After the birth of our son, my husband and I learned that co-sleeping was not only safe and allowed everyone to get more sleep, but it also made us feel more connected.
At first, like many families, my husband and I did not consider co-sleeping an option during my first pregnancy. It seemed dangerous and at the least, lazy, so we planned not to make it a habit. Then my son was born.
The first night we brought him home, we placed him in the bassinet next to the bed between feedings. I noticed when he woke up, which was frequently as is normal for newborns, he seemed startled and instantly upset.
So I pulled him into the bed with me to nurse and he calmed down quickly. When he drifted back to sleep, I placed him back in the bassinet, but couldn’t resist the urge to keep my hand on his or my arm next to his body.
I just wanted to be close enough to touch him. During the next few days, I drifted off to sleep during nursing and it became easier to just keep him next to me all night, rather than taking him in and out of the bassinet.
During those first weeks and months, we woke frequently in the night to re-latch, re-situate and resettle, but the wakings were very brief — rarely more than two minutes. All three of us would cuddle together at night and in the mornings, stroking each other’s skin and admiring the features of whoever was still sleeping when we woke up.
Those moments were dreamy, and my husband and I began to cherish them. Over the years, our son has bounced in and out of our bed. There was a time he slept better in his room and a time when we added another baby to our bed — he felt left out and we wanted him to be included, so he was welcomed back into our room.
Now he and his little sister are used to snuggling up together at bedtime and they sleep so much better (and longer!) when they are laying next to each other. Each night when we lay down, we say prayers and exchange “I love yous” and hugs and kisses and I fall asleep with a full heart.
My husband and I love ending the day all together that way. Some may wonder if our marriage suffers because we don’t have hours alone in the evening. We still make time for each other and are thankfully on the same page about how we enjoy and celebrate the family we created together.
I know this is not the only arrangement that works for families. Some parents may not be able to get comfortable with a baby in the bed or a child in the room, and so co-sleeping (room sharing or bed sharing) may not be the best arrangement for every family.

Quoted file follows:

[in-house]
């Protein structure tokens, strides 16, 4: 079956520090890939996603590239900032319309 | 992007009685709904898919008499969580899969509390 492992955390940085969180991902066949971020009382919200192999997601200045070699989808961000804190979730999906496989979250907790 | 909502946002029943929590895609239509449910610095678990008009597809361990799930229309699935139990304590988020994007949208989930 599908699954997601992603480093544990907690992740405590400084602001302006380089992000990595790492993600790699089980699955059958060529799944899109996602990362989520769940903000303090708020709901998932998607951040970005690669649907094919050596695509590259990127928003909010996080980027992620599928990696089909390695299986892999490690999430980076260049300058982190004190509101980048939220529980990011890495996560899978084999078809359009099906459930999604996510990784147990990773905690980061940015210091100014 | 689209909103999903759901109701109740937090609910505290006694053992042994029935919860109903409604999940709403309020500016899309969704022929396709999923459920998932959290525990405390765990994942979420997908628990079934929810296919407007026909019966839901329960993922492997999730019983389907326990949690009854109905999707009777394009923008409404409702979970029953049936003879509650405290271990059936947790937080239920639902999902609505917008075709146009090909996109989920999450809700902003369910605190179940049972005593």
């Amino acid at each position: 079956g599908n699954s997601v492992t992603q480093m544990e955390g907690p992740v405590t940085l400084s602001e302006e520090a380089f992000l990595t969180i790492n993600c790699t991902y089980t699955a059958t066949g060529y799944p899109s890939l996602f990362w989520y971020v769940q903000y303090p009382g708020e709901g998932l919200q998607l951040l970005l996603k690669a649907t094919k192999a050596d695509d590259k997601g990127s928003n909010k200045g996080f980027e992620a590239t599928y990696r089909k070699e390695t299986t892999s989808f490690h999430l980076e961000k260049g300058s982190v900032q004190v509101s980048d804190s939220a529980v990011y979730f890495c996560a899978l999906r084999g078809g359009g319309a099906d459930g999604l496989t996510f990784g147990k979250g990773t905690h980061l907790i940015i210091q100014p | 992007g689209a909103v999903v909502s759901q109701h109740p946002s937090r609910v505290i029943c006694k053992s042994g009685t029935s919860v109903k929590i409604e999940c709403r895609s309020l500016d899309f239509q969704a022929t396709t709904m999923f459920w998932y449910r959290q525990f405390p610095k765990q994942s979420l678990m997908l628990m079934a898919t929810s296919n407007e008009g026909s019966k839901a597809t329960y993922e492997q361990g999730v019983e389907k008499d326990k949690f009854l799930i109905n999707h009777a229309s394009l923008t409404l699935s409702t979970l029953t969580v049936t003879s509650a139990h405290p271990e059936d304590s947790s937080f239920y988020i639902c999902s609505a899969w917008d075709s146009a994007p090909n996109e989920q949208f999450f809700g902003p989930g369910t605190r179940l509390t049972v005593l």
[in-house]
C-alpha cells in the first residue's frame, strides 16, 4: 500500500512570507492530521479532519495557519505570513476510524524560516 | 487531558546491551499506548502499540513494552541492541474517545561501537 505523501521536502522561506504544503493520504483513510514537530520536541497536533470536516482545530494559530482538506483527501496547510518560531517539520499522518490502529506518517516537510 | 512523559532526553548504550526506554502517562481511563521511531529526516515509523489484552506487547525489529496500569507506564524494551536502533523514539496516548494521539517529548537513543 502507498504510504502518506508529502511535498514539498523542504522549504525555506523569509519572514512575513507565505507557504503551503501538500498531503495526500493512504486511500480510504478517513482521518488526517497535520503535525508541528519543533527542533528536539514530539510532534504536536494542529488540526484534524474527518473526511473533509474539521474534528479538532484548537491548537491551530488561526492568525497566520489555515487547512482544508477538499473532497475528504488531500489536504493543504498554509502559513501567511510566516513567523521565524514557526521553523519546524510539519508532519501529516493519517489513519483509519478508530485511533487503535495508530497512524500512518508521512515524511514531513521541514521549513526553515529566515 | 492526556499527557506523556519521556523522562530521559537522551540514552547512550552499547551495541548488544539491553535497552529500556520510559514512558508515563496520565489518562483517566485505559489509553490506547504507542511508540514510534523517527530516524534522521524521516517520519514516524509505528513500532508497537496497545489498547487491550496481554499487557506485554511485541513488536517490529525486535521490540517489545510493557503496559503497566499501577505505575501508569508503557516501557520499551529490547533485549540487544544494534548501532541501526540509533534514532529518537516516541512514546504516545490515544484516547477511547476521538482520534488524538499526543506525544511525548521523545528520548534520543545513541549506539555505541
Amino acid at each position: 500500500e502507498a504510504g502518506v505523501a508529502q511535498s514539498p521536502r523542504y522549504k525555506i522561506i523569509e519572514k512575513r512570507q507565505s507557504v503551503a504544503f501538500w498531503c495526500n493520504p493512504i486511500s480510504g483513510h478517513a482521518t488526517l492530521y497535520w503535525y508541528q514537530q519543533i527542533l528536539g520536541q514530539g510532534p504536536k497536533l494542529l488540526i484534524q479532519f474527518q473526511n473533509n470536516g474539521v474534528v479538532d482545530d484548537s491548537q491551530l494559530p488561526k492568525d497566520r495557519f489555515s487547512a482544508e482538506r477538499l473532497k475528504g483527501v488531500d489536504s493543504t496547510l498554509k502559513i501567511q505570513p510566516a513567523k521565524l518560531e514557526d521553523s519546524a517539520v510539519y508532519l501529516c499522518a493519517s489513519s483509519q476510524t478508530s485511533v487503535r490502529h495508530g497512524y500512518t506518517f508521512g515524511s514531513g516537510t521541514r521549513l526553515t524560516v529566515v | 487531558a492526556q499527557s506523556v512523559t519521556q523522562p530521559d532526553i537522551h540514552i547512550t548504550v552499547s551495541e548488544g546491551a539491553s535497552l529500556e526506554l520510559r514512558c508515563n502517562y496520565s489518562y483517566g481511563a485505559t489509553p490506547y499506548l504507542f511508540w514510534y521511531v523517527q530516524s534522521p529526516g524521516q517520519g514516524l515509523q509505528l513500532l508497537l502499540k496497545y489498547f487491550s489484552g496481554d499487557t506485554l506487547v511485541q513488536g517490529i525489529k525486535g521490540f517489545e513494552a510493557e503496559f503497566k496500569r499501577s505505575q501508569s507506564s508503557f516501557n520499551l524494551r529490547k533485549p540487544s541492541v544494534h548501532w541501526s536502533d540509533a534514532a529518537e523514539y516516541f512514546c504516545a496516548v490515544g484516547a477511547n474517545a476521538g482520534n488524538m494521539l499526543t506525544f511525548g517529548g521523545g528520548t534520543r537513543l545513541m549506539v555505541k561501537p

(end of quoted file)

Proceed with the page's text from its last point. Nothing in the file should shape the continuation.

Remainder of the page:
But I think most Americans think co-sleeping is absurd for cultural reasons rather than considering how it may actually benefit their families. Our culture tends to focus on creating independence from infancy. But other cultures recognize what science confirms: babies and mothers were designed to touch each other during the night.
According to research, babies respond to the touch, movements and smell of mothers neurologically throughout the night. Their body temperature, stress level and breathing all stabilize when they lay next to their mothers. And mothers are physiologically motivated to touch and sleep close to their babies.
One factor may be that sleeping in close proximity promotes breastfeeding. Mothers who co-sleep (whether bed sharing or room sharing) are more likely to breastfeed longer, likely because of the exhausting routine of fully waking up to go to another room, stay awake through a feeding, get baby settled and fall back asleep.
The process is so much quicker when a baby is close by and mothers are more likely to persist. Breastfeeding not only provides sustenance and immunity boosters to help babies thrive, but it also gives mothers a frequent dose of oxytocin and prolactin, which helps mothers feel calm and less stressed.
In general, frequent nursing and co-sleeping both promote bonding. Dr. James McKenna, an infant sleep expert, says babies who lay next to their mothers during sleep are happier and in turn, mothers are happier.
This was certainly true in our case. My first baby night nursed through 18 months old and weaned around 33 months. My second baby night-weaned around 25 months and is still nursing at 27 months. We have not experienced hours of crying in the night, nor hours of trying to get a little one to lay down alone. Having milk available throughout the night hours is a comfort to us all.
Like other dads, my husband sees the benefits of nursing on demand and how bonded and rested I am. We’ve both noticed that when we lay next to them, they get sleepy, almost regardless of the time of day. Even during nap time, if I sleep next to them, they will sleep longer than if I get up and leave them in the bed.
Dr. Sears talks about how to co-sleep safely and how it actually can reduce the risk of SIDS. He also cites research that shows children who bed shared become independent sooner and have less anxiety. This may seem surprising, but it makes sense that children who feel bonded and secure in their relationship with the their parents gain confidence.
The time families can spend together is so limited, we see the night time hours as an opportunity to continue bonding rather than spending that time separately. When our baby wakes up looking for milk or a little one stirs from a bad dream, they are instantly met with pats and words of comfort or milk. They may sleep more soundly knowing they are close to their caregivers, and I sleep better knowing their needs are met.
I know the day is coming that it will make more sense for them to move on from bed sharing. In the meantime, we are soaking up these precious moments before, during and after sleep. We smell their heads and pull their warm bodies close. We stroke each other’s cheeks and pat each other’s backs.
And when my husband’s eye catches mine just before the last light goes out, we smile and both think, “These are the days.”